Sunday, October 11, 2009

Chapter Two

Alba Theodora Ross had awoken shortly after her son left for work. She sat up in bed and adjusted the nose piece that fed a constant stream of oxygen into either nostril and mentally cursed the infernal machine. When she had been in the hospital, the doctors had arranged for a humidifier to be placed between her personal line and the nozzle on the wall that tapped into the main supply. Her home setup, however, lacked this amenity and, as a result, the flow of air tended to dry out her sinuses to the point that flecks of blood dotted her Kleenex each time should blew her nose. It also made the back of her throat feel inflamed and itchy and she found herself swallowing more often in an attempt to moisturize the raw feeling patch of tissue.

She snatched the remote control from the beside table, toppling over the miniature cityscape of pill bottles in the process and sending them clattering to the floor. For a moment she felt anger blossom inside her like the mushroom cloud of an atomic explosion: she wanted nothing more than to throw the remote with all the force she could muster, to shatter the perfect, expressionless face of one the dolls that watched the scene play out with unblinking eyes.

Instead, she kicked away the sheets with a flurry of her feet and gritted her teeth so tightly the grinding seemed to vibrate through her cheeks. Her eyes narrow as she scowled and she pressed the little rubber buttons on the remote so hard that she could feel them burrow into the pad of her thumb.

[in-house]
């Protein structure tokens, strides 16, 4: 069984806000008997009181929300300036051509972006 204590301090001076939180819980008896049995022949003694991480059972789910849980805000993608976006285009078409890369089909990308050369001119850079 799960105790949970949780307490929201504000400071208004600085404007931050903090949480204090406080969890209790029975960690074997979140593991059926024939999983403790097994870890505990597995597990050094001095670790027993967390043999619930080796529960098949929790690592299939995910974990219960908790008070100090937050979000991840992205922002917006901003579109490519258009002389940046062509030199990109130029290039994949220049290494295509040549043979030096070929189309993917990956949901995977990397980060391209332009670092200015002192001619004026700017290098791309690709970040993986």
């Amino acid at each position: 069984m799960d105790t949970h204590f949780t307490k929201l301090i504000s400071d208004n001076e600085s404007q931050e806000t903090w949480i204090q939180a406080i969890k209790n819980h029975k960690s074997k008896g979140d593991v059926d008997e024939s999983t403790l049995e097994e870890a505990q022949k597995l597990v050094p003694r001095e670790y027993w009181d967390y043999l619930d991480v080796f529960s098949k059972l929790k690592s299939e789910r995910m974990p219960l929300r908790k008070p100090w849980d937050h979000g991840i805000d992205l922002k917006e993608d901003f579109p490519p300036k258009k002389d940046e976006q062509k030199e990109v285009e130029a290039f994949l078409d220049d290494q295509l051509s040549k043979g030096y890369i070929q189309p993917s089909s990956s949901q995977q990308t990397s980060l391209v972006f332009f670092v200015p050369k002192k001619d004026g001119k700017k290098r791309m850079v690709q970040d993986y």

For what must have been the millionth time, she found herself thinking how unfair this all had been. She was only sixty, for God's sake. She should still be out in the garden, tending to the cucumber plants she had been renowned for back home; she should be able to cook her own meals without fear of the gas range bursting her oxygen line into a ball of flames. Not tethered to that damn contraption like a dog at the end of a leash.

Though she would never admit it, not to him at least, she knew this was all Albert's fault. He'd taken her away from everything she had ever known: he had thrown a lifetime's worth of possessions into the back of a rented truck (breaking God knows what in the process) and drug her to this little hick town in West Fucking Virginia of all places. If he wanted to live like an inbred redneck that was his business, but to subject her to the same thing? What kind of son would do that to his mother? Especially when he simply could have paid her house payment for her her and left her where she was.

But she knew what he was up to. He was being spiteful, just like always, and this was all some elaborate scheme so that he could control every little aspect of her life. He decided when they went to the store, he decided what type of milk they would buy . . . he knew damn well she only drank whole milk but insisted on buying two percent. He claimed it was because that watered down shit was fifty cents cheaper, but she could see the truth glimmer in his eyes when he said it: it was the same cold delight her brother had when he'd held her down as a child and twisted her nipples through her shirt until he'd tired of her screams and tears.